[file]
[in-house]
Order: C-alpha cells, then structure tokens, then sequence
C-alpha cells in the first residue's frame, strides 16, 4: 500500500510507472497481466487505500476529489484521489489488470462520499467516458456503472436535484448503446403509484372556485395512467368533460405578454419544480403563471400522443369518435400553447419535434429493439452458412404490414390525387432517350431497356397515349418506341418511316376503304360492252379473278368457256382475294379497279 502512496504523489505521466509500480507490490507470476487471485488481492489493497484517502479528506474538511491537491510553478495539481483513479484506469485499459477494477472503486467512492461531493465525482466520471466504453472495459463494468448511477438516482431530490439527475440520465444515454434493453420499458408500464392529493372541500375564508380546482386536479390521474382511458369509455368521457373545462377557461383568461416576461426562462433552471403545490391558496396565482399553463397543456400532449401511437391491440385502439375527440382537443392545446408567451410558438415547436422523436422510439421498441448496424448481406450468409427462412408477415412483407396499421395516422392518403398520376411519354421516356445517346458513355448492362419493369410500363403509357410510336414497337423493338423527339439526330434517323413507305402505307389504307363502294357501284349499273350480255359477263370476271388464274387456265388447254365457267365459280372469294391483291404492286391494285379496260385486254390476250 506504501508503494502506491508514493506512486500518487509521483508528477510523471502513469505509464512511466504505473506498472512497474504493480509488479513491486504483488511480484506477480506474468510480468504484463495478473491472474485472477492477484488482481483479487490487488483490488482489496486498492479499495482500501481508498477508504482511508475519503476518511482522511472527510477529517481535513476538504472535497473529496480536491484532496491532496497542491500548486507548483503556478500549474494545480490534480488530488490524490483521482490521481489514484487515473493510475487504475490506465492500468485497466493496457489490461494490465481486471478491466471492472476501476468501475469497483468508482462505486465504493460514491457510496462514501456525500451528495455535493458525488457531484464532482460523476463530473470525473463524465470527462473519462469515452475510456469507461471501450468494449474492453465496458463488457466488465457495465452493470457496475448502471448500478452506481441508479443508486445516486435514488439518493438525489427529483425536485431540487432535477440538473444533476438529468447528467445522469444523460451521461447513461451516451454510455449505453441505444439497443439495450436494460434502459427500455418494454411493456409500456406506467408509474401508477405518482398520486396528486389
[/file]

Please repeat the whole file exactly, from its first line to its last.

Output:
[in-house]
Order: C-alpha cells, then structure tokens, then sequence
C-alpha cells in the first residue's frame, strides 16, 4: 500500500510507472497481466487505500476529489484521489489488470462520499467516458456503472436535484448503446403509484372556485395512467368533460405578454419544480403563471400522443369518435400553447419535434429493439452458412404490414390525387432517350431497356397515349418506341418511316376503304360492252379473278368457256382475294379497279 502512496504523489505521466509500480507490490507470476487471485488481492489493497484517502479528506474538511491537491510553478495539481483513479484506469485499459477494477472503486467512492461531493465525482466520471466504453472495459463494468448511477438516482431530490439527475440520465444515454434493453420499458408500464392529493372541500375564508380546482386536479390521474382511458369509455368521457373545462377557461383568461416576461426562462433552471403545490391558496396565482399553463397543456400532449401511437391491440385502439375527440382537443392545446408567451410558438415547436422523436422510439421498441448496424448481406450468409427462412408477415412483407396499421395516422392518403398520376411519354421516356445517346458513355448492362419493369410500363403509357410510336414497337423493338423527339439526330434517323413507305402505307389504307363502294357501284349499273350480255359477263370476271388464274387456265388447254365457267365459280372469294391483291404492286391494285379496260385486254390476250 506504501508503494502506491508514493506512486500518487509521483508528477510523471502513469505509464512511466504505473506498472512497474504493480509488479513491486504483488511480484506477480506474468510480468504484463495478473491472474485472477492477484488482481483479487490487488483490488482489496486498492479499495482500501481508498477508504482511508475519503476518511482522511472527510477529517481535513476538504472535497473529496480536491484532496491532496497542491500548486507548483503556478500549474494545480490534480488530488490524490483521482490521481489514484487515473493510475487504475490506465492500468485497466493496457489490461494490465481486471478491466471492472476501476468501475469497483468508482462505486465504493460514491457510496462514501456525500451528495455535493458525488457531484464532482460523476463530473470525473463524465470527462473519462469515452475510456469507461471501450468494449474492453465496458463488457466488465457495465452493470457496475448502471448500478452506481441508479443508486445516486435514488439518493438525489427529483425536485431540487432535477440538473444533476438529468447528467445522469444523460451521461447513461451516451454510455449505453441505444439497443439495450436494460434502459427500455418494454411493456409500456406506467408509474401508477405518482398520486396528486389